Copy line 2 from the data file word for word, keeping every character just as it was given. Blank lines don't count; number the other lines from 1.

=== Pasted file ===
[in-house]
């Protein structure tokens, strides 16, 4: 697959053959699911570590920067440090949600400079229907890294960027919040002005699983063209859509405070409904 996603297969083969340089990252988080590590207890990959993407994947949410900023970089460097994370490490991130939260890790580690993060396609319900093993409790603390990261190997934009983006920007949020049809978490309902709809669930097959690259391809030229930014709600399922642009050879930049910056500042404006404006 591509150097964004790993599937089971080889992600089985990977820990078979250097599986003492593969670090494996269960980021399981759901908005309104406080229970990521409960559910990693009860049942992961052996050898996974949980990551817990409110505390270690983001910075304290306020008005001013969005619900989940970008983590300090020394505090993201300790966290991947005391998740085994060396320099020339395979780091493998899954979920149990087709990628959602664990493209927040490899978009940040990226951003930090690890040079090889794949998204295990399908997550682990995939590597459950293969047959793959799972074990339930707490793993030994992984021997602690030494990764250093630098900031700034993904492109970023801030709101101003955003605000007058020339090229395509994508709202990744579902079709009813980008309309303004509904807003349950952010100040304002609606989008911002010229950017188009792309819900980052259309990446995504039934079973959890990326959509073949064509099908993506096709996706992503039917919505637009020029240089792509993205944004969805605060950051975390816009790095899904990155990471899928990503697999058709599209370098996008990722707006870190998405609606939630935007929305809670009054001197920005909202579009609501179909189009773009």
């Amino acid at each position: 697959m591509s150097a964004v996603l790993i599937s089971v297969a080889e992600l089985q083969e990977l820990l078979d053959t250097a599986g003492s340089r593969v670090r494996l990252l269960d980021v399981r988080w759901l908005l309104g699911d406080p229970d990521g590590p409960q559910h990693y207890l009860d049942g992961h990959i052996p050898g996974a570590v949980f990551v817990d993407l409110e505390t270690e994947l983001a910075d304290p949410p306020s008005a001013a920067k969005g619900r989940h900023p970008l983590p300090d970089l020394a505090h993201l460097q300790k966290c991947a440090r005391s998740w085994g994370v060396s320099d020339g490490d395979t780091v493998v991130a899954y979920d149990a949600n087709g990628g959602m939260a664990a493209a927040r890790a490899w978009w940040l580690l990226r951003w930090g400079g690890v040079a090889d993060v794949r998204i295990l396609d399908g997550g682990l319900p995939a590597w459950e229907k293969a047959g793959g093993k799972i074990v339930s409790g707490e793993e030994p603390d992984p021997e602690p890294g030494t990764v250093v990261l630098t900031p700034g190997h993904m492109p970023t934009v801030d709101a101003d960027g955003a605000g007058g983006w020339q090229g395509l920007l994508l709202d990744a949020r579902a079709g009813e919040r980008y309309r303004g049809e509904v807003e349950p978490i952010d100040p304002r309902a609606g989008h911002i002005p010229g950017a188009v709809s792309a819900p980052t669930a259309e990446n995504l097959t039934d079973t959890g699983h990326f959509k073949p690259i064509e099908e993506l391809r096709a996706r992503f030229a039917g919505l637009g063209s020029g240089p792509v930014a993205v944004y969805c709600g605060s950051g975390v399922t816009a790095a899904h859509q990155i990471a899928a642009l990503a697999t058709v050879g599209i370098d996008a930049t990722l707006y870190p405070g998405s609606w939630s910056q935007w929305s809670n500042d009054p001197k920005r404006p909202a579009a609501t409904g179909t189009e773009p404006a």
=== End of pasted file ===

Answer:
């Protein structure tokens, strides 16, 4: 697959053959699911570590920067440090949600400079229907890294960027919040002005699983063209859509405070409904 996603297969083969340089990252988080590590207890990959993407994947949410900023970089460097994370490490991130939260890790580690993060396609319900093993409790603390990261190997934009983006920007949020049809978490309902709809669930097959690259391809030229930014709600399922642009050879930049910056500042404006404006 591509150097964004790993599937089971080889992600089985990977820990078979250097599986003492593969670090494996269960980021399981759901908005309104406080229970990521409960559910990693009860049942992961052996050898996974949980990551817990409110505390270690983001910075304290306020008005001013969005619900989940970008983590300090020394505090993201300790966290991947005391998740085994060396320099020339395979780091493998899954979920149990087709990628959602664990493209927040490899978009940040990226951003930090690890040079090889794949998204295990399908997550682990995939590597459950293969047959793959799972074990339930707490793993030994992984021997602690030494990764250093630098900031700034993904492109970023801030709101101003955003605000007058020339090229395509994508709202990744579902079709009813980008309309303004509904807003349950952010100040304002609606989008911002010229950017188009792309819900980052259309990446995504039934079973959890990326959509073949064509099908993506096709996706992503039917919505637009020029240089792509993205944004969805605060950051975390816009790095899904990155990471899928990503697999058709599209370098996008990722707006870190998405609606939630935007929305809670009054001197920005909202579009609501179909189009773009």